Re: accelerating evolution

t (Mario.Vaneechoutte@rug.ac.be)
Thu, 17 Jun 1999 16:23:23 +0200

From: <Mario.Vaneechoutte@rug.ac.be>
Date: Thu, 17 Jun 1999 16:23:23 +0200
To: memetics@mmu.ac.uk
Subject: Re: accelerating evolution

Bill Benzon wrote:

> Mario.Vaneechoutte@rug.ac.be wrote:
>
> >
> > I am afraid I can't do so, also because I have problems in understanding the
> > question.. What do you want to learn? Could you explain again? I don't know
> > whether the following answers your question:When I look at the evolutionary rate
> > of knowledge increase, I only can observe how it increases - each time
> > exponentially - with
> > i) symbolic spoken language (since 200 000 years, my guess, based on
> > archeological findings of cultural artefacts, including the origin of burial
> > rituals, which indicate to me the possibility to think about the far away
> > future, something I can imagine only to happen when you have language),
> > ii) written language (since some 5 000 years ago, leading to pyramids, Greek
> > philosophers, ...),
> > iii) printed language (since some 500 years ago, at least in W. Europe (since
> > longer in China, but maybe they were hampered by the kind of symbols they use))
> > leading to science,
> > iv) electronic language: computers and Internet (let' say: since some 5 years
> > ago).
>
> Let's juggle the dates a bit. Let's assume that what you see 200,000 years ago is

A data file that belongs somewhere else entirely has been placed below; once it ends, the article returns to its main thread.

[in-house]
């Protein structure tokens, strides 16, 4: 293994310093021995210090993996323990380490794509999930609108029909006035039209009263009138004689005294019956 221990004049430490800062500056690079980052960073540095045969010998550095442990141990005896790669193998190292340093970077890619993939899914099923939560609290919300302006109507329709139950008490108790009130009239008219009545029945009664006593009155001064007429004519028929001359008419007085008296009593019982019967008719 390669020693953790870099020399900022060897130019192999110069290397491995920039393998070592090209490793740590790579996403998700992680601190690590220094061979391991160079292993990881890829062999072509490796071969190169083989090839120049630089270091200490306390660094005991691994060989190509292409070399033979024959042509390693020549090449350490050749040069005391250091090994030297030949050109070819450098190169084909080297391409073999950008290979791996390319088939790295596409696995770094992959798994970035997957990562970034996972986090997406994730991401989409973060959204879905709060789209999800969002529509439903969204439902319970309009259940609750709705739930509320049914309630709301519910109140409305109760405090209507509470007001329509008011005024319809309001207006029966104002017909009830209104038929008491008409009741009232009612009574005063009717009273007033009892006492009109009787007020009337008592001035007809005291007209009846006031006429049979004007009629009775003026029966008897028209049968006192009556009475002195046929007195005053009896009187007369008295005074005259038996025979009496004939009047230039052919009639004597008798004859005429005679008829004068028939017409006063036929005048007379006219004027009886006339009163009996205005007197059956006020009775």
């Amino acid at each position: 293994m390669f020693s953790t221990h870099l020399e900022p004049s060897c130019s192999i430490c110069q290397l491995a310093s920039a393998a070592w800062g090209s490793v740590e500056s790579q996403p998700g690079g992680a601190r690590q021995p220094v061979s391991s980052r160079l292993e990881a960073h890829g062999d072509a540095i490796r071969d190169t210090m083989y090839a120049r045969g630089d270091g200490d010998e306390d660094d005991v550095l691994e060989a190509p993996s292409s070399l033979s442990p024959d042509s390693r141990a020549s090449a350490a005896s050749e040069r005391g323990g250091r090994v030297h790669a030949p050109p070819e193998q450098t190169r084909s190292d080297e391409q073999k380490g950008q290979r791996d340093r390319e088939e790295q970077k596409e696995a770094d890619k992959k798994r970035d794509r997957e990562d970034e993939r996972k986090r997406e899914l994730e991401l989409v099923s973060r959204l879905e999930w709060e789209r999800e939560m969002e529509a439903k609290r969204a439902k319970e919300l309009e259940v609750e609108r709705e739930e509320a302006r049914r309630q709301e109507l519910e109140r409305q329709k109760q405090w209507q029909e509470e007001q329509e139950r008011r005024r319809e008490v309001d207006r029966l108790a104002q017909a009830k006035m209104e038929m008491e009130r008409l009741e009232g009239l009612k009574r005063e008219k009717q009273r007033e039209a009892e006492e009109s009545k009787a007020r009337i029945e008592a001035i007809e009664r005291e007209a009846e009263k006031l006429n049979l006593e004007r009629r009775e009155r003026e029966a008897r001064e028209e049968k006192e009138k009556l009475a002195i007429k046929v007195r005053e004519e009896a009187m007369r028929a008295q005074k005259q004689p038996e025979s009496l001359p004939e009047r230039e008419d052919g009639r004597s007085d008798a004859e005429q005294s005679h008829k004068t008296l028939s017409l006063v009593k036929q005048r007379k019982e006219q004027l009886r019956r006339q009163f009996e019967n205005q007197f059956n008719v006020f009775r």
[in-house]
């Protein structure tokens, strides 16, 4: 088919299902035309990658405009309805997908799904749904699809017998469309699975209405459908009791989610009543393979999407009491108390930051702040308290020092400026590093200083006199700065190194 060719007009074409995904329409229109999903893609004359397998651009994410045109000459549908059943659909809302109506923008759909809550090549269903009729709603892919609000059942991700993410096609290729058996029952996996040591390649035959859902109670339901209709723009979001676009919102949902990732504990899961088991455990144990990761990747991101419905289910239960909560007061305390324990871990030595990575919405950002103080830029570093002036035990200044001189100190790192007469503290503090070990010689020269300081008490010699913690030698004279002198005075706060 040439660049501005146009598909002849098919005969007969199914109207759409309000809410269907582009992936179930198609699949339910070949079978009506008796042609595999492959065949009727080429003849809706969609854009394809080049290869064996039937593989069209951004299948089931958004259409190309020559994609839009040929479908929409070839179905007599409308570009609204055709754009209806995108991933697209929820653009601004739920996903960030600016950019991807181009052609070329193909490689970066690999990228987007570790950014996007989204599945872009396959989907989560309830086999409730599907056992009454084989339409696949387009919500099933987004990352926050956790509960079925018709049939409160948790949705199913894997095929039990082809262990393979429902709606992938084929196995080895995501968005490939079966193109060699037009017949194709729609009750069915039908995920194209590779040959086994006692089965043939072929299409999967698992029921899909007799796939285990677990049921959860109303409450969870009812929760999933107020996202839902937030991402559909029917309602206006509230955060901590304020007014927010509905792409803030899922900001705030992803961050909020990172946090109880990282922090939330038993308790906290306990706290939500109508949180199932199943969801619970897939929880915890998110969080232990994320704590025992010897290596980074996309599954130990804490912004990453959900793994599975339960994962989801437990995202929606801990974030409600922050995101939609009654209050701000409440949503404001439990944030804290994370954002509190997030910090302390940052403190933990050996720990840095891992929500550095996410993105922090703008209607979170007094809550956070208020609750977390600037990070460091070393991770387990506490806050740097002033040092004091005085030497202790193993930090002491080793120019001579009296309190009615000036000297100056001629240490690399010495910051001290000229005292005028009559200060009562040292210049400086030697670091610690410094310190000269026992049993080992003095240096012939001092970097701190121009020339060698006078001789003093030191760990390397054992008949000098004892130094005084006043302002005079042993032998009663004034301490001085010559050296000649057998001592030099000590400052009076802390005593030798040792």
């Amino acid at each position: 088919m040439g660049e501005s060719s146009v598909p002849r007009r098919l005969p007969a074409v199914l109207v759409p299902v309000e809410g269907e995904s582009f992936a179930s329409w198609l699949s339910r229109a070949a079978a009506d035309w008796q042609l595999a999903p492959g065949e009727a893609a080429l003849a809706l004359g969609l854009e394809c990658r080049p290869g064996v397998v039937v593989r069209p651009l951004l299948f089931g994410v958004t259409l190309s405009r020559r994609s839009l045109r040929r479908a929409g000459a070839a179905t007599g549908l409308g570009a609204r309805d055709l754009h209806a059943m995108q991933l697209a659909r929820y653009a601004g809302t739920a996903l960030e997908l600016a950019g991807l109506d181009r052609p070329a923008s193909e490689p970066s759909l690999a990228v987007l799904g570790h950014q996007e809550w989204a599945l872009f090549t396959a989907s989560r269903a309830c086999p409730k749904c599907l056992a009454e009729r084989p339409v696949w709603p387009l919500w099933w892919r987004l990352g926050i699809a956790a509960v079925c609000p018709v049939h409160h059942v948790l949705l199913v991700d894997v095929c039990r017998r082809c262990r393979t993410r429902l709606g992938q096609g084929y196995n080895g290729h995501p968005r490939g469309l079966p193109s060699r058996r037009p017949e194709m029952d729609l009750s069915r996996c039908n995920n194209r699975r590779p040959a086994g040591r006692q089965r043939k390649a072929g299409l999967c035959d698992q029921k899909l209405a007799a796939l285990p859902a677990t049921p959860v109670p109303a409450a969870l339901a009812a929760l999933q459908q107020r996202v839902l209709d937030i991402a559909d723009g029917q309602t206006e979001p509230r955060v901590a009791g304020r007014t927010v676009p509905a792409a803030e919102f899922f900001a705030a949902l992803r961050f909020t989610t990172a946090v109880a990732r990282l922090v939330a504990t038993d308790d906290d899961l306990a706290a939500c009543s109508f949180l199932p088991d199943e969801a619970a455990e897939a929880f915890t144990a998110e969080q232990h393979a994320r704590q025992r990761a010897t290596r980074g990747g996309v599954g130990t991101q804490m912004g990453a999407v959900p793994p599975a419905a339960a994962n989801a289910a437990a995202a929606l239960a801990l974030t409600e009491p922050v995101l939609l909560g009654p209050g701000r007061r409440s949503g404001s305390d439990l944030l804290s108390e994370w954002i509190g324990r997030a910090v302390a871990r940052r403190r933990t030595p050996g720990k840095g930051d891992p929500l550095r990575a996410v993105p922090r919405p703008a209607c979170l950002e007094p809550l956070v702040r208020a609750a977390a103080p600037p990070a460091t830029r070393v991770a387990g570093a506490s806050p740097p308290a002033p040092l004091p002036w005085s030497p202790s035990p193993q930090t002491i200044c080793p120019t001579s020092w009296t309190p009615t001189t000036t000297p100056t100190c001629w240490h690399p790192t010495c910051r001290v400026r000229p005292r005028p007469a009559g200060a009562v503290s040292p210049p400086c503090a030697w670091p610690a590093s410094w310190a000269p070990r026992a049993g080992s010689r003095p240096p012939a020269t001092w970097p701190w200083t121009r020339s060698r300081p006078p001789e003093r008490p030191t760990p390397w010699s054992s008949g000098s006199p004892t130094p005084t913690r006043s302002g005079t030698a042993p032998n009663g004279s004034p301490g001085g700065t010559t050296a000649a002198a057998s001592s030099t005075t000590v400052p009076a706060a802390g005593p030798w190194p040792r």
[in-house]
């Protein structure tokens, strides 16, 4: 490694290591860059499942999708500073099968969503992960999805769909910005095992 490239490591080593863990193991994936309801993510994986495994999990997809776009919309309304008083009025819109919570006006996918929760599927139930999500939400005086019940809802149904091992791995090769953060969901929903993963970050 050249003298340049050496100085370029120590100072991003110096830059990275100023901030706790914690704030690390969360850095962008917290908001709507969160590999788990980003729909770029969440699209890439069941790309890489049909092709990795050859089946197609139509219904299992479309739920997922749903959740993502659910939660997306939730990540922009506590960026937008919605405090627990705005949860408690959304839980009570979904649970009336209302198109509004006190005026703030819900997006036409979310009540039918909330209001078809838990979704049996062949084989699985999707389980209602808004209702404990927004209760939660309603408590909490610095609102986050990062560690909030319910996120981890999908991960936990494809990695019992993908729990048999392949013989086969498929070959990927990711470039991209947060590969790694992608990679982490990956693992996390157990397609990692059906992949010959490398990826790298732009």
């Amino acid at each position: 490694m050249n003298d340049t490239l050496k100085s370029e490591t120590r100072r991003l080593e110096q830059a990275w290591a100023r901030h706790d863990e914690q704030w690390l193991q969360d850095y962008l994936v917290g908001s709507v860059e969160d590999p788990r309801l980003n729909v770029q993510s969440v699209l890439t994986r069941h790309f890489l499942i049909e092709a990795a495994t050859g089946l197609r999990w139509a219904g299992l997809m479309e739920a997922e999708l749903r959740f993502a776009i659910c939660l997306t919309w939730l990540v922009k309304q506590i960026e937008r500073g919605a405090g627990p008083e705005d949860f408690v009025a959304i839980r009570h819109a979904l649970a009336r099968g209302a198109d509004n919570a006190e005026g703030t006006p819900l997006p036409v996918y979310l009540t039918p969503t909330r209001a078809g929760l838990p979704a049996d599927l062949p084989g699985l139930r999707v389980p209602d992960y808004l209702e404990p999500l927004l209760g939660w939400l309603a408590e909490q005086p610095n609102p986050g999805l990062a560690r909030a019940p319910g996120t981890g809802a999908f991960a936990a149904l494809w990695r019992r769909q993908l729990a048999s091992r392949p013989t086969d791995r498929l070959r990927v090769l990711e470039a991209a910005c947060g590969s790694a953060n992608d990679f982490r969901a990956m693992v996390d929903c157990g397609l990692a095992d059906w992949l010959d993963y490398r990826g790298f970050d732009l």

> Merlin Donald's mimetic culture and the language they have isn't quite as
> sophisticated as any language we know. Let's say that language as we know it is
> about 50,000 years old. And let's push the computer back to 50 years ago (more or
> less when the digital computer was first built). That gives us major cultural epocs
> following one another at intervals that decrease by an order of magnitude:
>
> 50,000 years ago: speech
> 5000 years ago: writing
> 500 years ago: printing
> 50 years ago: computing

No problem if this looks nicer to you. But I don't want to pin me down on exact dates,
just the general idea to see how things keep going faster all of the time.

>
>
> So, what did happen 5 years ago?

The internet, the world wide web. Agreed? (yes it exists somewhat longer, but general
use is only since a few years: and what a terrible difference. I already cannot imagine
any longer how the world was before (only a few years ago, remember). Your and my ideas
would never have met, for instance).

And why the order of magnitude effect?

I am simply saying that things are going exponentially faster all of the time. Knowledge
is really exploding.

>
>
> --
> William Benzon
> Senior Scientist
> Meta4 Incorporated
> 33-41 Newark Street
> Hoboken, NJ 07030 USA
> voice: 201.656.0906
> fax: 201.656.0901
> home page: www.newsavanna.com/wlb/
>
> ===============================================================
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--
Mario Vaneechoutte
Department Clinical Chemistry, Microbiology & Immunology
University Hospital
De Pintelaan 185
9000 GENT
Belgium
Phone: +32 9 240 36 92
Fax: +32 9 240 36 59

Mario.Vaneechoutte@rug.ac.be

=============================================================== This was distributed via the memetics list associated with the Journal of Memetics - Evolutionary Models of Information Transmission For information about the journal and the list (e.g. unsubscribing) see: http://www.cpm.mmu.ac.uk/jom-emit